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The arrest of the General Secretary of the Bodu Bala Sena (BBS), Galagoda Aththe Gnanasara Thera on contempt of court charges should send a firm, loud and clear message to all those who wish to use religion as a tool to whip up hatred among communities and that now, no one is above the law.

Hats off to the Homagama Magistrate who has acted without fear or favour in deciding that the monk should be charged with contempt of court after he attemped to disrupt proceedings related to the disappearance of journalist Prageeth Ekneligoda , slandering government officials and the judiciary.

Ever since former minister Mervyn Silva relinquished his role as the maverick of the Mahinda Rajapaksa regime in the post-war era, Gnanasara Thera took it upon himself to play that cameo. He became the epitome of lawlessness, doing as he pleased, when he pleased, without suffering any consequences.

The BBS was formed in 2012. It used the concept of so-called Sinhala Buddhist supremacy as a vehicle to gain recognition and popularity among the majority community. Coming after a thirty year war, it attracted a reasonable following although its ideology was a thinly veiled version of racism.

Although it launched a series of protests, most of them directed against the Muslim community throughout 2013, it gained notoriety in June 2014, when it was implicated in the anti-Muslim riots at Aluthgama that left four persons dead. The BBS has however denied any direct involvement.

Gnanasara Thera has long been the public face of the BBS. A loud and forceful personality, he has cleverly used the respect that the public has for the monk’s robe to further his cause. This is at the expense of the dignity and decorum that is usually associated with the conduct of a Buddhist monk.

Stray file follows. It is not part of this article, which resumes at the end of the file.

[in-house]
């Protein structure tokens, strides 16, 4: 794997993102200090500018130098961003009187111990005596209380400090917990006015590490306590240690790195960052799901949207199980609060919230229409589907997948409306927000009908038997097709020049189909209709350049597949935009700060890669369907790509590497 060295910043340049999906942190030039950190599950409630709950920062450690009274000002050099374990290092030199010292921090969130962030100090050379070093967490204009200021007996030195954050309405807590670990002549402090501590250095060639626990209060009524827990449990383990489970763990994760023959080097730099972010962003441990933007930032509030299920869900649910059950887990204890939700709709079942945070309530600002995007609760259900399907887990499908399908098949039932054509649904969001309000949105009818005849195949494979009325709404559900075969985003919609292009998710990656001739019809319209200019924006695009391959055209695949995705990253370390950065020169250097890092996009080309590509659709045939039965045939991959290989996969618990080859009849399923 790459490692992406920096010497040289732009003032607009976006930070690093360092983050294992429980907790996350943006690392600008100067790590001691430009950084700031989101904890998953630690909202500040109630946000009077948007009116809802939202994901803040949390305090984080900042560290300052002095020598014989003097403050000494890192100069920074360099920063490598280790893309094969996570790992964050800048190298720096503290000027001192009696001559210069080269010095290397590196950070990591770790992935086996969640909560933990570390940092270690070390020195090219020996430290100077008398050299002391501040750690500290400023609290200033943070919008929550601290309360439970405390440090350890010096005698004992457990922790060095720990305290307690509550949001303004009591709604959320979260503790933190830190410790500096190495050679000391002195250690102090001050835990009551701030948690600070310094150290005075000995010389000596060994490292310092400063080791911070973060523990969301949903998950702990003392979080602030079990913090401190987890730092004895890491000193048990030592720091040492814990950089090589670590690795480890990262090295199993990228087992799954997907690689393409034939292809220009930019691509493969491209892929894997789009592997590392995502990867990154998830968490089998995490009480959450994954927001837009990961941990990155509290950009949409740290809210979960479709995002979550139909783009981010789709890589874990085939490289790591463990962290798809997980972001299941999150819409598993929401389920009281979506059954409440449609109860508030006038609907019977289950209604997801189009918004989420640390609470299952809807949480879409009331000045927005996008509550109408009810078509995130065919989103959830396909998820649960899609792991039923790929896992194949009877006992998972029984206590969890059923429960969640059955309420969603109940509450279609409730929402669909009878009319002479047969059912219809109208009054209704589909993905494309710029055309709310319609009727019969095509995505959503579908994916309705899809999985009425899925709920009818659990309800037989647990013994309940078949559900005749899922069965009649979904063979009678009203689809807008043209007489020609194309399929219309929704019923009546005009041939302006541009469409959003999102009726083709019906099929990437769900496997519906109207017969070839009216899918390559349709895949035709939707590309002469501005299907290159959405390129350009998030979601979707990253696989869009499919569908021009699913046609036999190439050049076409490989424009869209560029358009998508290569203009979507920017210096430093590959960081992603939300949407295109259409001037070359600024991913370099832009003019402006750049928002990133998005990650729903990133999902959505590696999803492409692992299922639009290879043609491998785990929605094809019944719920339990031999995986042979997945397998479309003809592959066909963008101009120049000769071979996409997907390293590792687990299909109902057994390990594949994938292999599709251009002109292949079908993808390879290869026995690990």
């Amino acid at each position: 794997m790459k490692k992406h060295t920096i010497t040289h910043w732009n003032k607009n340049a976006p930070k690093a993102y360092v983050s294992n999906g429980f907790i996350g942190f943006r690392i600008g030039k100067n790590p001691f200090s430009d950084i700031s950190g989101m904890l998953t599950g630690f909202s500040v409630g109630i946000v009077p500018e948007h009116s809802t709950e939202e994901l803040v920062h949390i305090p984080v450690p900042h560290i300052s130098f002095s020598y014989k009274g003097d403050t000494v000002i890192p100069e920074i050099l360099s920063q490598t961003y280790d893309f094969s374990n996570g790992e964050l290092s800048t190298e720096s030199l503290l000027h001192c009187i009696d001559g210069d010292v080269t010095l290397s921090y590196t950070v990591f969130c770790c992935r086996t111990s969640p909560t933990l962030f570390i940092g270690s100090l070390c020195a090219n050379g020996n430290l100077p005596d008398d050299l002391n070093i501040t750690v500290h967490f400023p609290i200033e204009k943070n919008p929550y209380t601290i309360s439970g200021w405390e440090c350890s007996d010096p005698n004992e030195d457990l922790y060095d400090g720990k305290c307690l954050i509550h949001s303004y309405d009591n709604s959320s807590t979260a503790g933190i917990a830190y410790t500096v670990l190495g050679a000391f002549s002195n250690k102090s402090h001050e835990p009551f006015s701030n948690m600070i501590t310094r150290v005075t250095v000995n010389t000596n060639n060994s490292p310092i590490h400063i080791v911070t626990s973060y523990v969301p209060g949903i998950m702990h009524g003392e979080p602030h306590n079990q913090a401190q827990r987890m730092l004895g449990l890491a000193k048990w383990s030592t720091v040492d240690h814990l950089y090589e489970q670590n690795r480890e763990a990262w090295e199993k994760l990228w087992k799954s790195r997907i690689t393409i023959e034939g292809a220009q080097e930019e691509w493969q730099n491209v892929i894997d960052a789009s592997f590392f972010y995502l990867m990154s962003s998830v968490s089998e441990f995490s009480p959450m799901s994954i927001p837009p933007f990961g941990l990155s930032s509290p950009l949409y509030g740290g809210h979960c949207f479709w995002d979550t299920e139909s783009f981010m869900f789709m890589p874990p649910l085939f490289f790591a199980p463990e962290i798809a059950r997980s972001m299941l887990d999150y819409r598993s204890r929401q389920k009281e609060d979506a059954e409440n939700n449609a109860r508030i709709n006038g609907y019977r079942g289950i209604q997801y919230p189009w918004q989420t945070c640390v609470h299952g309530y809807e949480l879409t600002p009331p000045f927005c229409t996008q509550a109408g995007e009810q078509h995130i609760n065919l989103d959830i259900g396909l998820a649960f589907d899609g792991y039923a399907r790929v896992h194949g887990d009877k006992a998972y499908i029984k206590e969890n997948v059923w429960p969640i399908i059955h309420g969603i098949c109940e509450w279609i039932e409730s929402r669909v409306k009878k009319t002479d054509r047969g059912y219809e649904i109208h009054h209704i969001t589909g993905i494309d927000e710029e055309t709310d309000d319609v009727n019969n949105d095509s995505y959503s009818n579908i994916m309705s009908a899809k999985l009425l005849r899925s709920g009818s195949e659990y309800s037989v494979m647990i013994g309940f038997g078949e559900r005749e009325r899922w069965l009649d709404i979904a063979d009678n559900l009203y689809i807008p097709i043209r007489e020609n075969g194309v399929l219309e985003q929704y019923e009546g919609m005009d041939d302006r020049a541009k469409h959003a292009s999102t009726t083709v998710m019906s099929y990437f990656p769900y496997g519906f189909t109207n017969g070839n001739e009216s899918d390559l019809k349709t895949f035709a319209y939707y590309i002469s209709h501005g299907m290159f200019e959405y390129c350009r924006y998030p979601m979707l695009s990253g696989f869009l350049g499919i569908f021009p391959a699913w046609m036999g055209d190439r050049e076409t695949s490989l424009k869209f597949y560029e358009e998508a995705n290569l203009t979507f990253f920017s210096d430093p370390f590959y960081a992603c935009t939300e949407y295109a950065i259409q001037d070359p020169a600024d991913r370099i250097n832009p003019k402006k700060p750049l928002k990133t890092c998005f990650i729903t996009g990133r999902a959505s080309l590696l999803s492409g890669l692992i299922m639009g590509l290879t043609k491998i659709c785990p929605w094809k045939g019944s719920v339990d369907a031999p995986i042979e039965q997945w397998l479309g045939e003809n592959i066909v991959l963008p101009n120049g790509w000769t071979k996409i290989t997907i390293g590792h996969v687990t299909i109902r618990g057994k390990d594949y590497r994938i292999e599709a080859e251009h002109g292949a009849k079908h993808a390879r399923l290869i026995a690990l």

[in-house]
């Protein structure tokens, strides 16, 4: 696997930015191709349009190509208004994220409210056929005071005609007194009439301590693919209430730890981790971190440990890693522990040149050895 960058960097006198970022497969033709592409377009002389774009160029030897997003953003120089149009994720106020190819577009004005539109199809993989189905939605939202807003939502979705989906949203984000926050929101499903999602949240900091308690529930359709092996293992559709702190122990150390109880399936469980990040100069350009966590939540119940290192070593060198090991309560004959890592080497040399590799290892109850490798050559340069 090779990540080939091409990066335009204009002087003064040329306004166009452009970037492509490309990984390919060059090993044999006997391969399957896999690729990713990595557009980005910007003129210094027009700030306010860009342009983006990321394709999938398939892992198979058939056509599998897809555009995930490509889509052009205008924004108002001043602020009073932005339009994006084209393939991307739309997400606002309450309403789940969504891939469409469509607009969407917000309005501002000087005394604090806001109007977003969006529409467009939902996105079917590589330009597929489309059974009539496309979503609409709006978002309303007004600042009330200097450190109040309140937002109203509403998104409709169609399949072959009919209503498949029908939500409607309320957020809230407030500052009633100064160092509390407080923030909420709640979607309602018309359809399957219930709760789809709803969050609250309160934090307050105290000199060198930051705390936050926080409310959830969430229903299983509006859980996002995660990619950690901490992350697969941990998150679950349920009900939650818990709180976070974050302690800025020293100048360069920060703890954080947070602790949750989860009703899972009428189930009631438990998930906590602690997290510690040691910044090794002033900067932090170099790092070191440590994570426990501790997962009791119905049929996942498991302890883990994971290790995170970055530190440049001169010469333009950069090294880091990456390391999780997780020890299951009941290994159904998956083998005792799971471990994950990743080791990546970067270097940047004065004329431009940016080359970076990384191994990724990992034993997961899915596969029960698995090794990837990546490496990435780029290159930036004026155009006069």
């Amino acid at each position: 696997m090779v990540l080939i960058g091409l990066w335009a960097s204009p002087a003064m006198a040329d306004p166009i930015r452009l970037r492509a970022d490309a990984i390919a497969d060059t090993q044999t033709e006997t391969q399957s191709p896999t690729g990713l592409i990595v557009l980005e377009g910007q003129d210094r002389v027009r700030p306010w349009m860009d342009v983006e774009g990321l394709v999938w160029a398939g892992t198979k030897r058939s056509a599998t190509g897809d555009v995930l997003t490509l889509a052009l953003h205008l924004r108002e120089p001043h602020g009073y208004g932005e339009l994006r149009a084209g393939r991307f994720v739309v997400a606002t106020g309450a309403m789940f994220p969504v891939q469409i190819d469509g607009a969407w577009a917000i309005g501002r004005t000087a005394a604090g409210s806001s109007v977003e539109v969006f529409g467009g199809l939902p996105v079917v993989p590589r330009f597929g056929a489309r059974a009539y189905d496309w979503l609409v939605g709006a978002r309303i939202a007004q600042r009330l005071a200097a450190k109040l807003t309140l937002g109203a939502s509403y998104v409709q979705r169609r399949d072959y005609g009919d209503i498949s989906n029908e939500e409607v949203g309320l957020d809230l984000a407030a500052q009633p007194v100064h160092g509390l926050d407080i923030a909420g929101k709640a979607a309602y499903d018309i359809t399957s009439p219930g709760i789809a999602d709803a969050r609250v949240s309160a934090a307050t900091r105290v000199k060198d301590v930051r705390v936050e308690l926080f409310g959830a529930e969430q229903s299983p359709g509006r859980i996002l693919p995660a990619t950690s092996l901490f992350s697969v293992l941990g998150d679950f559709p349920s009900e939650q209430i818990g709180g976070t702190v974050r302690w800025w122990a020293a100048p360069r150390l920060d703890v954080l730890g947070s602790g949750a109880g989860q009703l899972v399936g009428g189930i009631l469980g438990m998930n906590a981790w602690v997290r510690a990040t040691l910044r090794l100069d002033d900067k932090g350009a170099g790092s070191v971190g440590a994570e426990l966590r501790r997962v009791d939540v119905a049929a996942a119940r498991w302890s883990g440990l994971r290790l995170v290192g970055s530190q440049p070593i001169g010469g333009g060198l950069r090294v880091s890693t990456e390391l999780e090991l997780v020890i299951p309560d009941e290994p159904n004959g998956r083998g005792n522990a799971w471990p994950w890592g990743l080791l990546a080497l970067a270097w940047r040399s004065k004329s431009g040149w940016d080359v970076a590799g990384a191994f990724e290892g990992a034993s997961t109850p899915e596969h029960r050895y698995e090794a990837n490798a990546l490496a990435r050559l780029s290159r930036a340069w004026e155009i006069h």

His conduct in public has been unbecoming of a person in the public eye, let alone a Buddhist monk. His verbal outbursts are full of hate speech and vitriolic invective, inviting antipathy and hostility towards other communities. He often urges action against them and at times, he has had a response.

The bigger question is not why Gnanasara Thera was acting in this manner but why he was allowed to. Even as he was spewing out ethnic and religious hatred, challenging both the Buddhist high priests as well as law enforcement authorities, the Rajapaksa regime continued to turn a blind eye to his antics.

There was speculation that Gnanasara Thera and the BBS enjoyed the patronage of the powerful ex- Defence Secretary, Gotabaya Rajapaksa. It was implied that the monk derived his brazen impunity based on the strength of this relationship but Rajapaksa has denied any direct link with the BBS.

After the events at Aluthgama, there were many calls for Gnanasara Thera to be dealt with according to the law but that did not happen. With one eye on elections, Rajapaksa did not want to be cast in the role of persecutor of this self-proclaimed hero of the majority community. That was a mistake.

Rajapaksa lost the election because the actions of Gnanasara Thera and other like-minded fringe groups drove the minorities away from him. Moreover, moderates in the majority community also baulked at the prospect of racial hatred raising its ugly head again and voted against him en masse.

Now, Gnanasara Thera is in the dock. He does deserve the presumption of innocence until he is proven guilty but in the days to come, there will undoubtedly be a lot of pressure to deal with him softly. It is also likely that politicians will get on the ‘Release Gnanasara’ bandwagon to achieve their own ends.

We hope sanity and the rule of law will prevail ultimately. One of the key issues promised by this government was that all citizens will be treated equally and that is what Gnanasara Thera deserves; no more, no less.